Weber Consulting Group

Adaptive Learning Matters

On this page you’ll find a range of ideas about adaptive learning, conversational capacity, and organizational performance. What do we mean by adaptive learning? It’s the ability to work with others to diagnose complex problems, to identify the most elegant strategies for dealing with them, and to then successfully implement those strategies.

“The illiterate of the 21st century will not be those who cannot read and write,” says Alvin Toffler, “but those who cannot learn, unlearn, and relearn.” In today’s crazy world, where disruptive change is ever more commonplace, conversational capacity and adaptive learning – the ability to think smarter, faster, and together about tough problems – will increasingly separate the high performers from the rest of the pack.

Leaning into Difference – The Key to Solving Tough Problems

adaptive challenge

Honest differences are often a healthy sign of progress – Mahatma Gandhi

“Life is a series of problems,” observed M. Scott Peck. A more accurate statement was never made. But when it comes to solving them it’s important to realize that not all problems are created equal.

All our difficulties fall somewhere on a spectrum; at one end of this spectrum we find routine problems, and, at the other end, adaptive challenges. A routine problem isn’t considered routine because it happens regularly, but because we have a routine for dealing with it – a protocol, a process, or expert on which we can depend for a reliable fix. A routine problem may be irksome and expensive, but at least we’re in familiar territory and know what to do about it.

Continue Reading

Why Arguing Backfires

arguing

“Our Similarities bring us to a common ground;

Our Differences allow us to be fascinated by each other”

– Tom Robbins

Arguing: As Counterproductive As It Is Common

A sure sign that ego has triumphed over effectiveness, arguing creates a major drag on performance in our teams and organizations. Yet we see it all the time: people dismissing the views of others while zealously hawking their own opinions. These fruitless arguments, and all the bickering and bullshit they produce, are a clear signal that conversational capacity is in short supply.

Continue Reading

Interview with Mike Richardson

Mike Richardson

Mike Richardson is a thought leading expert on agility and the author of Wheel$spin: The Agile Executive’s Manifesto. He is a scientist and engineer turned manager, executive, and CEO. Mike is also an award winning Chair with Vistage International, chairing 3 groups with over 50 members (CEOs and Senior Executives) and is also a Vistage Resource Speaker to other Vistage groups, nationally and internationally. He also facilitates CEOs and their teams to be more agile as leaders and as a business.

Continue Reading

10 Behaviors That Weaken Your Team Communication Skills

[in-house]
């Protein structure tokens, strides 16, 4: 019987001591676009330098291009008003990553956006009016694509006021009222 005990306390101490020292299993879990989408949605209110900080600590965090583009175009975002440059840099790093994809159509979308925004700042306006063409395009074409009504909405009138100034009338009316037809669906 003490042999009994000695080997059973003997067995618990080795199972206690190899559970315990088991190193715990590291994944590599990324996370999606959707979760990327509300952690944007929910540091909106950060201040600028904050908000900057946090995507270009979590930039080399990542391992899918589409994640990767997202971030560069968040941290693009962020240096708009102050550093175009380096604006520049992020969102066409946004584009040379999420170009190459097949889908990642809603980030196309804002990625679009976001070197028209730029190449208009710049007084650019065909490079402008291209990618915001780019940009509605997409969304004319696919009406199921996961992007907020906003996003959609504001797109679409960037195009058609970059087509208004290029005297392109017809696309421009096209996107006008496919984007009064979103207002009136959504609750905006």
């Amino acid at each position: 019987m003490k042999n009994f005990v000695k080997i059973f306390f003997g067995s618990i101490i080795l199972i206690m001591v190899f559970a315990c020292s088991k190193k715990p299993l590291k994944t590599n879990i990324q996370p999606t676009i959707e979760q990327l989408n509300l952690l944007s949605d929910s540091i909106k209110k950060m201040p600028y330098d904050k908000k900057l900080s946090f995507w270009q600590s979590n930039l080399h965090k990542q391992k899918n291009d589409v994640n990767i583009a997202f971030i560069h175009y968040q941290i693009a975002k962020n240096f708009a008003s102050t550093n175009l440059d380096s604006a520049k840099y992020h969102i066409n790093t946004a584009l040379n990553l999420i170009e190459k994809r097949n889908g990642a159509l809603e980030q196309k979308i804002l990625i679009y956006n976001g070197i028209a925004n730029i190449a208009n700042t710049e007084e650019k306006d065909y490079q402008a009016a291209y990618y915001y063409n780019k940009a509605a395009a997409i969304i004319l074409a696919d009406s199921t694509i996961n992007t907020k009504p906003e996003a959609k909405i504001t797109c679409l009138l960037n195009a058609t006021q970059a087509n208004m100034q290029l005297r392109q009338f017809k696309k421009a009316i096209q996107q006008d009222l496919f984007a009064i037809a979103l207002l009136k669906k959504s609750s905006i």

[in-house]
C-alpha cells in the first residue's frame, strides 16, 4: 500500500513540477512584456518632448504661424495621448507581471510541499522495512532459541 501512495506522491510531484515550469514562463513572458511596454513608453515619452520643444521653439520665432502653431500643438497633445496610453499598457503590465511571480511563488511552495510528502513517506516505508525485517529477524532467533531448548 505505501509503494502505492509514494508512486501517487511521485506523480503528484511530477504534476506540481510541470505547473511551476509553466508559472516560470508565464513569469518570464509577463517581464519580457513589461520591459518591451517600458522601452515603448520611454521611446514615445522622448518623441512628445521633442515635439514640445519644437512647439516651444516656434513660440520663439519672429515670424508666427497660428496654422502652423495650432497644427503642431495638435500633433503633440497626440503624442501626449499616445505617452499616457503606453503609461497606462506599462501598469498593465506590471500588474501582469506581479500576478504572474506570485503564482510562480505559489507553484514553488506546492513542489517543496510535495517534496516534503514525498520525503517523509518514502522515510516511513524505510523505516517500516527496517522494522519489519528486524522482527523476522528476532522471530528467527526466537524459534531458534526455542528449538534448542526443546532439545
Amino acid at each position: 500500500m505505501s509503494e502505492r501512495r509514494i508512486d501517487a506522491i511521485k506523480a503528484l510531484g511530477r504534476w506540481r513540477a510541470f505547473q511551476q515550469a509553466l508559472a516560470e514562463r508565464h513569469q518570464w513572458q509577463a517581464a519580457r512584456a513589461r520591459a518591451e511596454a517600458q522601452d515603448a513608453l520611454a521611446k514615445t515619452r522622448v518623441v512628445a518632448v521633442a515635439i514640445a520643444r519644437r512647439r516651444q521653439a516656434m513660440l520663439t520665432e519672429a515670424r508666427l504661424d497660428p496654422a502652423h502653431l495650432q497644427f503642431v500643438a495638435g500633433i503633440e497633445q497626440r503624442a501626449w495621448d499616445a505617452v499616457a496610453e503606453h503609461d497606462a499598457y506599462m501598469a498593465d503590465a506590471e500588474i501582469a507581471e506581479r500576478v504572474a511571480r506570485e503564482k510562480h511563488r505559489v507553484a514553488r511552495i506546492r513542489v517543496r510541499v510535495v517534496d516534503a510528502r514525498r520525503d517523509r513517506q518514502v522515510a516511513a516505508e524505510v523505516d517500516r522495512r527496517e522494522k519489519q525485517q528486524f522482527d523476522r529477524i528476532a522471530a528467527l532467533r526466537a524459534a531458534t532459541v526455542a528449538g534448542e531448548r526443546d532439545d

Conversational capacity refers to the ability – of an individual or a team – to have open, balanced, learning-focused dialogue about tough issues and in challenging circumstances. It’s a vital competence, but this capacity is hard to maintain. All too often we behave in habitual ways that diminish it, with unfortunate consequences for our success and productivity – both individually and as a team.

Continue Reading

Mindfulness Exercise Makes You Smarter and More Resilient

Mindfulness Exercise

In Conversational Capacity I explained why mindful awareness is such an important aspect of remaining purpose-driven and learning-focused under pressure:

“Since deliberately balancing candor and curiosity requires you communicate more mindfully, activities such as meditation, yoga, or meditative running that strengthen our awareness are powerful ways to increase your competence. My recommendation is this: If you don’t have a regular mindfulness practice, start one. If you do have one, keep it up. “Mindful Awareness Practices,” or MAPS, as they’re called (putting a new spin on the term “mental MAPS”), help sharpen your capacity for self-awareness. And since you can’t manage a reflex if you’re unaware of it, developing a part of your mind that is able to watch your behavior in the moment is essential.

Continue Reading

What Went Wrong At General Motors?

general motors

As the sad debacle at General Motors continues to unfold I find myself asking questions about the company’s culture. How did a problem like this continue for so long? How many people spoke up when they first learned about the problem with the ignition switch? If none did, how many people spoke up when it became clear the problem was a serious threat to public safety? Did someone at least finally raise their voice when it became clear that people were dying because of the problem? And, if people did speak up, did they do so productively, in a way that sparked more learning than defensiveness?

Continue Reading

Systems Thinking & Adaptive Learning: An Interview With Chris Soderquist

Chris Soderquist

A systems approach begins when first you see the world through the eyes of another – C. West Churchman

Chris Soderquist is the Carl Sagan of systems thinking. Sagan’s genius lay not just in his keen scientific mind, but also in his ability to convey the power, fun, and usefulness of science to people who might not otherwise get it – and to do so in a contagiously engaging and enthusiastic way.

Continue Reading